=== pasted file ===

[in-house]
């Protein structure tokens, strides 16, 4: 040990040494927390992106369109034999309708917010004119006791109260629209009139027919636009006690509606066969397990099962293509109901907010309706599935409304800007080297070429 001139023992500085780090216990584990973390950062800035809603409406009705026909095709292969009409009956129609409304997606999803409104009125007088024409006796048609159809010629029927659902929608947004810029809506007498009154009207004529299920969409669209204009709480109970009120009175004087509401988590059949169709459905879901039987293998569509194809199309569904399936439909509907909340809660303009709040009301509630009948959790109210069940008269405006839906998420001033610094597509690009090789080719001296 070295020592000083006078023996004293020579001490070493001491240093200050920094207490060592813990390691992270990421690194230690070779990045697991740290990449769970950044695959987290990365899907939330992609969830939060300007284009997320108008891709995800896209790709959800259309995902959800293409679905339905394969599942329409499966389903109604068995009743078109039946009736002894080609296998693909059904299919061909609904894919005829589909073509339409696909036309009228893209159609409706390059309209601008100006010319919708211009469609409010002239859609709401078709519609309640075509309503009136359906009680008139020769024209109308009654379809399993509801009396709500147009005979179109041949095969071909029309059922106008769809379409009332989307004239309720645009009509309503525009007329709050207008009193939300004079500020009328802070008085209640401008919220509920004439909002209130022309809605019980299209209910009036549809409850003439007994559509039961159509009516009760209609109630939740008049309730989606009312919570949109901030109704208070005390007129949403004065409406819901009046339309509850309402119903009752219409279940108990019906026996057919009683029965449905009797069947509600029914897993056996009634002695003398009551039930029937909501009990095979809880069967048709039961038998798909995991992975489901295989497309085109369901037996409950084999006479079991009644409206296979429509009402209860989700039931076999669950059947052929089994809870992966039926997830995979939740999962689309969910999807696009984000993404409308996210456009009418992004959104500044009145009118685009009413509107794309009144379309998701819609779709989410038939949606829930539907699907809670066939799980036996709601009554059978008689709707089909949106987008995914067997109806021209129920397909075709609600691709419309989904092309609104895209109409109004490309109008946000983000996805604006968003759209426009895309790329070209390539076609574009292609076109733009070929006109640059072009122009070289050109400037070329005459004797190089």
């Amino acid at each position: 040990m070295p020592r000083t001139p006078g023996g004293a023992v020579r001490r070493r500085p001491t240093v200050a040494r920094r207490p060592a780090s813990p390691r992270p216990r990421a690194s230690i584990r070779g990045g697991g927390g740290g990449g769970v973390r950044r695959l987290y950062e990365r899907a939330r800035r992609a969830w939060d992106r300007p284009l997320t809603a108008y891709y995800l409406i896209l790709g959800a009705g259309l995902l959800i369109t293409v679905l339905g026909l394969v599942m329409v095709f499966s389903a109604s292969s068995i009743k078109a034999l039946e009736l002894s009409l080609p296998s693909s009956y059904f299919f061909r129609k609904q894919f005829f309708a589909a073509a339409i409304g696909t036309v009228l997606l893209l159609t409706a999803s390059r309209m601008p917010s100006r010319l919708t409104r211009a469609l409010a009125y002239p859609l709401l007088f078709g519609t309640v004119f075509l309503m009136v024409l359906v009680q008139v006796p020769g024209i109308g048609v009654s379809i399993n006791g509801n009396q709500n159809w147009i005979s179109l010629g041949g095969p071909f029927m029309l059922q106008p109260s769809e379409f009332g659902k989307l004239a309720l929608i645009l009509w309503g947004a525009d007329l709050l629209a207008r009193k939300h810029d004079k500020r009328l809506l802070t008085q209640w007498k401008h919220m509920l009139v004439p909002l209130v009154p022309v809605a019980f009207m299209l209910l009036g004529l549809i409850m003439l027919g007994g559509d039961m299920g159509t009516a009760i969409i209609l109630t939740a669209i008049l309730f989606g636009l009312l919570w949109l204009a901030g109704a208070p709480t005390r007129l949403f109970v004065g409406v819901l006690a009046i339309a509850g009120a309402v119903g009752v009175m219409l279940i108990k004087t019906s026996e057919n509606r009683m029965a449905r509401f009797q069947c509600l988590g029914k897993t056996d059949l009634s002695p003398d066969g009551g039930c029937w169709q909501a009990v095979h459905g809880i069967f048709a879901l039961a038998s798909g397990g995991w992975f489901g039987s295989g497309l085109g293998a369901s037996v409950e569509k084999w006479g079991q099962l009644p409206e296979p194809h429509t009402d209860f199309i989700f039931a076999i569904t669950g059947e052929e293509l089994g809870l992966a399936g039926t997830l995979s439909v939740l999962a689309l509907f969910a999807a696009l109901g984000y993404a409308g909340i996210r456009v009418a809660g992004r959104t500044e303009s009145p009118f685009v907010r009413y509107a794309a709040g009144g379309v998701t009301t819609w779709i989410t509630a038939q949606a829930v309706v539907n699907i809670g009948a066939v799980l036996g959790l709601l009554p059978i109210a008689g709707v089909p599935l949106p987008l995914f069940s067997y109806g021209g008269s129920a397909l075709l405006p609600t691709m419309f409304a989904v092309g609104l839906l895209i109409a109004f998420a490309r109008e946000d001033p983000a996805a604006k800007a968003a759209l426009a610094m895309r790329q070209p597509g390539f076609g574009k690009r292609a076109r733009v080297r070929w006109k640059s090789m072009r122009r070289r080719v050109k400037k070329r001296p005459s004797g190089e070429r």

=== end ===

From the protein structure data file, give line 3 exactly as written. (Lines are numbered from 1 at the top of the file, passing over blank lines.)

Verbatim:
């Amino acid at each position: 040990m070295p020592r000083t001139p006078g023996g004293a023992v020579r001490r070493r500085p001491t240093v200050a040494r920094r207490p060592a780090s813990p390691r992270p216990r990421a690194s230690i584990r070779g990045g697991g927390g740290g990449g769970v973390r950044r695959l987290y950062e990365r899907a939330r800035r992609a969830w939060d992106r300007p284009l997320t809603a108008y891709y995800l409406i896209l790709g959800a009705g259309l995902l959800i369109t293409v679905l339905g026909l394969v599942m329409v095709f499966s389903a109604s292969s068995i009743k078109a034999l039946e009736l002894s009409l080609p296998s693909s009956y059904f299919f061909r129609k609904q894919f005829f309708a589909a073509a339409i409304g696909t036309v009228l997606l893209l159609t409706a999803s390059r309209m601008p917010s100006r010319l919708t409104r211009a469609l409010a009125y002239p859609l709401l007088f078709g519609t309640v004119f075509l309503m009136v024409l359906v009680q008139v006796p020769g024209i109308g048609v009654s379809i399993n006791g509801n009396q709500n159809w147009i005979s179109l010629g041949g095969p071909f029927m029309l059922q106008p109260s769809e379409f009332g659902k989307l004239a309720l929608i645009l009509w309503g947004a525009d007329l709050l629209a207008r009193k939300h810029d004079k500020r009328l809506l802070t008085q209640w007498k401008h919220m509920l009139v004439p909002l209130v009154p022309v809605a019980f009207m299209l209910l009036g004529l549809i409850m003439l027919g007994g559509d039961m299920g159509t009516a009760i969409i209609l109630t939740a669209i008049l309730f989606g636009l009312l919570w949109l204009a901030g109704a208070p709480t005390r007129l949403f109970v004065g409406v819901l006690a009046i339309a509850g009120a309402v119903g009752v009175m219409l279940i108990k004087t019906s026996e057919n509606r009683m029965a449905r509401f009797q069947c509600l988590g029914k897993t056996d059949l009634s002695p003398d066969g009551g039930c029937w169709q909501a009990v095979h459905g809880i069967f048709a879901l039961a038998s798909g397990g995991w992975f489901g039987s295989g497309l085109g293998a369901s037996v409950e569509k084999w006479g079991q099962l009644p409206e296979p194809h429509t009402d209860f199309i989700f039931a076999i569904t669950g059947e052929e293509l089994g809870l992966a399936g039926t997830l995979s439909v939740l999962a689309l509907f969910a999807a696009l109901g984000y993404a409308g909340i996210r456009v009418a809660g992004r959104t500044e303009s009145p009118f685009v907010r009413y509107a794309a709040g009144g379309v998701t009301t819609w779709i989410t509630a038939q949606a829930v309706v539907n699907i809670g009948a066939v799980l036996g959790l709601l009554p059978i109210a008689g709707v089909p599935l949106p987008l995914f069940s067997y109806g021209g008269s129920a397909l075709l405006p609600t691709m419309f409304a989904v092309g609104l839906l895209i109409a109004f998420a490309r109008e946000d001033p983000a996805a604006k800007a968003a759209l426009a610094m895309r790329q070209p597509g390539f076609g574009k690009r292609a076109r733009v080297r070929w006109k640059s090789m072009r122009r070289r080719v050109k400037k070329r001296p005459s004797g190089e070429r």